Papandreou vows to press on
As thousands protest in central Athens, PM says he is undeterred by lack of consensus among political parties
Prime Minister George Papandreou vowed yesterday to continue with the overhaul of Greece’s public finances despite his inability to agree on measures with the leaders of opposition parties, while in the largest demonstration so far from the “Indignant” movement in Athens, thousands protested austerity measures.
Speaking from Kalavryta in the Peloponnese, Papandreou said he had not been deterred by two failed attempts last week to obtain crossparty support for fiscal measures. “I will do my duty, I am not interested in petty party political games, nor in political cost,” said the prime minister, who added that Greece would prove the “naysayers” wrong.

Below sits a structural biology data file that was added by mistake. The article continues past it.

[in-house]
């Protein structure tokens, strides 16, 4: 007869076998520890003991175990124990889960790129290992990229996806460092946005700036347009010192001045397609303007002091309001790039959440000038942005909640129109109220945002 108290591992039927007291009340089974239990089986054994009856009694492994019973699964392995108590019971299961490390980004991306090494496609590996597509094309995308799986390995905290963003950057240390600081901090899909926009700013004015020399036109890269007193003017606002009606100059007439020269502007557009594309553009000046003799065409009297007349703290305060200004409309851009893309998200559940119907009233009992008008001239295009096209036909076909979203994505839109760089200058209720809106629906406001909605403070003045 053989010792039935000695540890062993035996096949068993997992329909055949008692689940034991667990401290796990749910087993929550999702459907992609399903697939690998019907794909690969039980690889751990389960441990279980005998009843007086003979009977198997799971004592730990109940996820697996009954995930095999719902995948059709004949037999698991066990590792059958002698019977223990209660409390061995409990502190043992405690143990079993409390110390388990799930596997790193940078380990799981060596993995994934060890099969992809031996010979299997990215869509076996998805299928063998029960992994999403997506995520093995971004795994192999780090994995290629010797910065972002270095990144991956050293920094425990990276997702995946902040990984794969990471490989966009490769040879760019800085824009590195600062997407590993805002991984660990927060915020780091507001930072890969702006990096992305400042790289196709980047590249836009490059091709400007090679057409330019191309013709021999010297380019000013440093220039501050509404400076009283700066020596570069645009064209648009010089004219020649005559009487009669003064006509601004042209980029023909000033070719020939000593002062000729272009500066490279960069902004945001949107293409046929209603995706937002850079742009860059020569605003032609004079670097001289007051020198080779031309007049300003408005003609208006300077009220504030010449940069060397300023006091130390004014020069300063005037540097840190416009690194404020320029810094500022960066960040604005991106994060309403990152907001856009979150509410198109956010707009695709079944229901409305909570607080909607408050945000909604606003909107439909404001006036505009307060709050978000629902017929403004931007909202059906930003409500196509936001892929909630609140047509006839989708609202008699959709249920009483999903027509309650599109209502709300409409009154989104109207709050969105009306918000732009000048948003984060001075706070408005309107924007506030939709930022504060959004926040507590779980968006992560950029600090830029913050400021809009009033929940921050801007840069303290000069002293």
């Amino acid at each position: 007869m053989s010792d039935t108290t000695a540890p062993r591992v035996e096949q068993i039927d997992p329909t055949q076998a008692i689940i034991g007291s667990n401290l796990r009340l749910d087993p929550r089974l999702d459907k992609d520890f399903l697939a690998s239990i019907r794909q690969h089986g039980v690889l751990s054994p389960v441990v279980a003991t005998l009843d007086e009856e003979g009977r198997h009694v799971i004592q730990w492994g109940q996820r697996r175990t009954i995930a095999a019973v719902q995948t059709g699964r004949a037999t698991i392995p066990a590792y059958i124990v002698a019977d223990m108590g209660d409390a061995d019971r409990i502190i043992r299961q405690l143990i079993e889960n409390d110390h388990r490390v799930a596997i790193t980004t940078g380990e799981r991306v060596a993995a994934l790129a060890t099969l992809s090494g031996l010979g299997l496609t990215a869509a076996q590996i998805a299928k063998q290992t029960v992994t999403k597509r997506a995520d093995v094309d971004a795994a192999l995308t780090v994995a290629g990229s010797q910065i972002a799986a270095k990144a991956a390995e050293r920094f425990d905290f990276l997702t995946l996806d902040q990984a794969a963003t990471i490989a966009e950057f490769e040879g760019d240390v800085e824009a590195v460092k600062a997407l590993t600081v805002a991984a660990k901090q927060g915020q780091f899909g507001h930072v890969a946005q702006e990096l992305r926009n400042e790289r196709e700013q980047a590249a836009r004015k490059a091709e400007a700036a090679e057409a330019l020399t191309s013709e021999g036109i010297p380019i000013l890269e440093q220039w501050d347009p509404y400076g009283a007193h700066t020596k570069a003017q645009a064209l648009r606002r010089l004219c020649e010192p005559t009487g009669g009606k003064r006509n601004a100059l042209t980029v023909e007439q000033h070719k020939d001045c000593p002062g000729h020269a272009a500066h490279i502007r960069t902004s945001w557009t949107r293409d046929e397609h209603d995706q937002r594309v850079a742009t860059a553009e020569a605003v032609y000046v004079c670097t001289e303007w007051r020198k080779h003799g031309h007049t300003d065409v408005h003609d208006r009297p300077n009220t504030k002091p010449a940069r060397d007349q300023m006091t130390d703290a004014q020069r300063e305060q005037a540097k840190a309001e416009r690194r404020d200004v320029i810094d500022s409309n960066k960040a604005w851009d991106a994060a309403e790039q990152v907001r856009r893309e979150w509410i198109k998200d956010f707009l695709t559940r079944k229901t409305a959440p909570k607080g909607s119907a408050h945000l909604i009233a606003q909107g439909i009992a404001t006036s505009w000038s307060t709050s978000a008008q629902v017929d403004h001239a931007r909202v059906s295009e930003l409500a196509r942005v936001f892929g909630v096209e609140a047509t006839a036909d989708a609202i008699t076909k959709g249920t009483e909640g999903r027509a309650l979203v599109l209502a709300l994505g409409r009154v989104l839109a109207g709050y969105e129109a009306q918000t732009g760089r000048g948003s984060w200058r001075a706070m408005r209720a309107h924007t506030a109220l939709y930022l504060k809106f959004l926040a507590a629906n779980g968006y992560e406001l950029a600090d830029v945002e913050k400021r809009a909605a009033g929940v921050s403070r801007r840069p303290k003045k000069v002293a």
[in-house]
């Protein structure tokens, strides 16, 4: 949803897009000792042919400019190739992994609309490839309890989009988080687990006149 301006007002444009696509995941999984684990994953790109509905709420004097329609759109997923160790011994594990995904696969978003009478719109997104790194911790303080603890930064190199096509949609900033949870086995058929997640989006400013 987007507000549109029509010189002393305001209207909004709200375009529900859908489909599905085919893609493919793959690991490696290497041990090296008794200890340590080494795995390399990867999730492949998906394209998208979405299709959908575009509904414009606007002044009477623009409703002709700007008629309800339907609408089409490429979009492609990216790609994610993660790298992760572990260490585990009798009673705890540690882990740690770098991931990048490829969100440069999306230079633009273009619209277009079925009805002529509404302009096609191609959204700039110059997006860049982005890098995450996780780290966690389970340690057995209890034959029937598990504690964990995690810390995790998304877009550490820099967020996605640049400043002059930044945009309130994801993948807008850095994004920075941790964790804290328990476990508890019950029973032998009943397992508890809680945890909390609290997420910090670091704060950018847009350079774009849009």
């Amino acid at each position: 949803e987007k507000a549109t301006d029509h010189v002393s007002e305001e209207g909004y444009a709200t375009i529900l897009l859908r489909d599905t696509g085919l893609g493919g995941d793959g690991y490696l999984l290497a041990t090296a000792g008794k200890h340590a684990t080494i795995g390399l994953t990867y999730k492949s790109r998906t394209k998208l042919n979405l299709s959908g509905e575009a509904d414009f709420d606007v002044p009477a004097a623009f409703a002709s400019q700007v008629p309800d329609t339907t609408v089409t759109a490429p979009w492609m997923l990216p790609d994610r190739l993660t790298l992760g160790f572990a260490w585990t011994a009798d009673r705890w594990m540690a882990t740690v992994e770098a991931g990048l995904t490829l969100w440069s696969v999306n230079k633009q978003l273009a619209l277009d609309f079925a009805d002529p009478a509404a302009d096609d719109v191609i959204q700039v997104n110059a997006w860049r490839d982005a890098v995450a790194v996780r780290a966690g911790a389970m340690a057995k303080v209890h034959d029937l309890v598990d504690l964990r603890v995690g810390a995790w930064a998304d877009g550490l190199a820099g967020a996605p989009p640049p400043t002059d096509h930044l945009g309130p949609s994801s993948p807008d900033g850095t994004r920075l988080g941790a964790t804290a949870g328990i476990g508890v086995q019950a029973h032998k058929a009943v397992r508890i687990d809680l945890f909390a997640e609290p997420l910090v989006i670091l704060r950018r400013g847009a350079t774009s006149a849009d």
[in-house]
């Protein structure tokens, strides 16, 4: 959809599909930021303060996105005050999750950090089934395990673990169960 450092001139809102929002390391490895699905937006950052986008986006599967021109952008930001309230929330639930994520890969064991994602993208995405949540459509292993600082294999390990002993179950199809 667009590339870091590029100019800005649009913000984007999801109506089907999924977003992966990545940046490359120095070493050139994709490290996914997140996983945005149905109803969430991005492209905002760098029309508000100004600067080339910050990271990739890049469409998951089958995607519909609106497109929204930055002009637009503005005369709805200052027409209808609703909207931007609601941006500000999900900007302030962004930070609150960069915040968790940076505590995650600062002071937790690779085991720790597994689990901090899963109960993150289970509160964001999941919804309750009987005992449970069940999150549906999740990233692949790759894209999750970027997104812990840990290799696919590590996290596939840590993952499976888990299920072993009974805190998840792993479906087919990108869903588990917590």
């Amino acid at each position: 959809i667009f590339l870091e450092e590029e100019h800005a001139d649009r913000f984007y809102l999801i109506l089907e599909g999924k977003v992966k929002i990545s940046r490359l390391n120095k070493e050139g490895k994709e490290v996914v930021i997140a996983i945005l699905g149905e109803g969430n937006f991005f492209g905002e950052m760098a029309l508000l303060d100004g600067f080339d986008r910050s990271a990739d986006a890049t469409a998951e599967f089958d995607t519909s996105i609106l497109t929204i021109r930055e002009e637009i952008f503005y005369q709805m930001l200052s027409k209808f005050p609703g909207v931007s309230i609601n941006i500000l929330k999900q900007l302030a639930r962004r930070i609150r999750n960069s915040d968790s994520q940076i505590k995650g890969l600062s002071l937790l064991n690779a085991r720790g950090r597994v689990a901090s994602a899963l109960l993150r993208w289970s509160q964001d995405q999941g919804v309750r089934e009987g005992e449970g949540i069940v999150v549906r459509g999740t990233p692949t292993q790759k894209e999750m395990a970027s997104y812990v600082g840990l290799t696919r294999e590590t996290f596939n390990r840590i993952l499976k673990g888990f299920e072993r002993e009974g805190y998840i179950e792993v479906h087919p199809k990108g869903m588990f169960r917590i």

“We are in the first year of a three-year effort,” he noted. The prime minister said that he was optimistic Greece would have a primary budget surplus by next year.
However, Papandreou came under attack from his political rivals over the weekend. The leader of the Coalition of the Radical Left (SYRIZA), Alexis Tsipras, accused Papandreou of attempting to bypass the will of the Greek people by suggesting during the leaders’ meeting on Friday the idea of bringing opposition politicians or other figures not aligned to any of the parties into the government. “It is not enough that they handed the economy over to the bankers, now they want to hand over the popular mandate,” Tsipras told SYRIZA members.
Speaking at the congress of her centrist party, Democratic Alliance, Dora Bakoyannis, suggest- ed that Papandreou and the New Democracy leader were putting personal interest ahead of the country. “They want to be the drachma prime ministers,” she said.
Perhaps the strongest condemnation of the government, and the political system as a whole, came from protesters who gathered in Syntagma Square for a fifth consecutive day. It was the largest demonstration by the so-called Indignant movement, with estimates putting the crowd at anywhere between 30,000 and 100,000 people.